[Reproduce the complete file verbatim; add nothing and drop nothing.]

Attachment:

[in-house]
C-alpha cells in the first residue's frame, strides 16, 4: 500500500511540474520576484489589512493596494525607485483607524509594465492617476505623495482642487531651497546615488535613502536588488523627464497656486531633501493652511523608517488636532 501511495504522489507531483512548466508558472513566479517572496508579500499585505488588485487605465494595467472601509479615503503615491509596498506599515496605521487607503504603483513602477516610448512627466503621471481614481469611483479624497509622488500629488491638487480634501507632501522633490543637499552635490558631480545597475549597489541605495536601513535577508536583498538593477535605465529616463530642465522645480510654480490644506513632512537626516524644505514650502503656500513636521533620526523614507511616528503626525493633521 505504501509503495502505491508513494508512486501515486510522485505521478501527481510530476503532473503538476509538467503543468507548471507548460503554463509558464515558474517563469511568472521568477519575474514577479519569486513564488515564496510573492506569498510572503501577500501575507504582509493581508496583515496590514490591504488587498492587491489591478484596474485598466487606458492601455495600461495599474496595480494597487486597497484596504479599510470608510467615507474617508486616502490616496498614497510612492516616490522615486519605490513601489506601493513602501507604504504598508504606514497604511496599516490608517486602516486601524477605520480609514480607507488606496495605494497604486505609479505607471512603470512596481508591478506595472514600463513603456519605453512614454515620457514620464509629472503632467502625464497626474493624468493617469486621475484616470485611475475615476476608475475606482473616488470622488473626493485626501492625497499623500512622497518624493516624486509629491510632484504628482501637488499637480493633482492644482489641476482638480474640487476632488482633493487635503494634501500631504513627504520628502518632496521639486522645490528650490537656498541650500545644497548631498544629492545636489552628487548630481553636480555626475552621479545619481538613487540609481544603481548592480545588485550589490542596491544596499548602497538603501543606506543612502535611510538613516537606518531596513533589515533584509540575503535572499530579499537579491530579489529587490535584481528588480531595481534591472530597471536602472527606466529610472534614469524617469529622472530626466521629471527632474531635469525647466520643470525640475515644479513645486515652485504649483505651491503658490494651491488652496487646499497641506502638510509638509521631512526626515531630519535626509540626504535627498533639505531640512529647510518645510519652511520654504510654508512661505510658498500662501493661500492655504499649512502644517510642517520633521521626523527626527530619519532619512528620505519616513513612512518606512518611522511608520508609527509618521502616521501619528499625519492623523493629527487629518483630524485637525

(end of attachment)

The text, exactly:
[in-house]
C-alpha cells in the first residue's frame, strides 16, 4: 500500500511540474520576484489589512493596494525607485483607524509594465492617476505623495482642487531651497546615488535613502536588488523627464497656486531633501493652511523608517488636532 501511495504522489507531483512548466508558472513566479517572496508579500499585505488588485487605465494595467472601509479615503503615491509596498506599515496605521487607503504603483513602477516610448512627466503621471481614481469611483479624497509622488500629488491638487480634501507632501522633490543637499552635490558631480545597475549597489541605495536601513535577508536583498538593477535605465529616463530642465522645480510654480490644506513632512537626516524644505514650502503656500513636521533620526523614507511616528503626525493633521 505504501509503495502505491508513494508512486501515486510522485505521478501527481510530476503532473503538476509538467503543468507548471507548460503554463509558464515558474517563469511568472521568477519575474514577479519569486513564488515564496510573492506569498510572503501577500501575507504582509493581508496583515496590514490591504488587498492587491489591478484596474485598466487606458492601455495600461495599474496595480494597487486597497484596504479599510470608510467615507474617508486616502490616496498614497510612492516616490522615486519605490513601489506601493513602501507604504504598508504606514497604511496599516490608517486602516486601524477605520480609514480607507488606496495605494497604486505609479505607471512603470512596481508591478506595472514600463513603456519605453512614454515620457514620464509629472503632467502625464497626474493624468493617469486621475484616470485611475475615476476608475475606482473616488470622488473626493485626501492625497499623500512622497518624493516624486509629491510632484504628482501637488499637480493633482492644482489641476482638480474640487476632488482633493487635503494634501500631504513627504520628502518632496521639486522645490528650490537656498541650500545644497548631498544629492545636489552628487548630481553636480555626475552621479545619481538613487540609481544603481548592480545588485550589490542596491544596499548602497538603501543606506543612502535611510538613516537606518531596513533589515533584509540575503535572499530579499537579491530579489529587490535584481528588480531595481534591472530597471536602472527606466529610472534614469524617469529622472530626466521629471527632474531635469525647466520643470525640475515644479513645486515652485504649483505651491503658490494651491488652496487646499497641506502638510509638509521631512526626515531630519535626509540626504535627498533639505531640512529647510518645510519652511520654504510654508512661505510658498500662501493661500492655504499649512502644517510642517520633521521626523527626527530619519532619512528620505519616513513612512518606512518611522511608520508609527509618521502616521501619528499625519492623523493629527487629518483630524485637525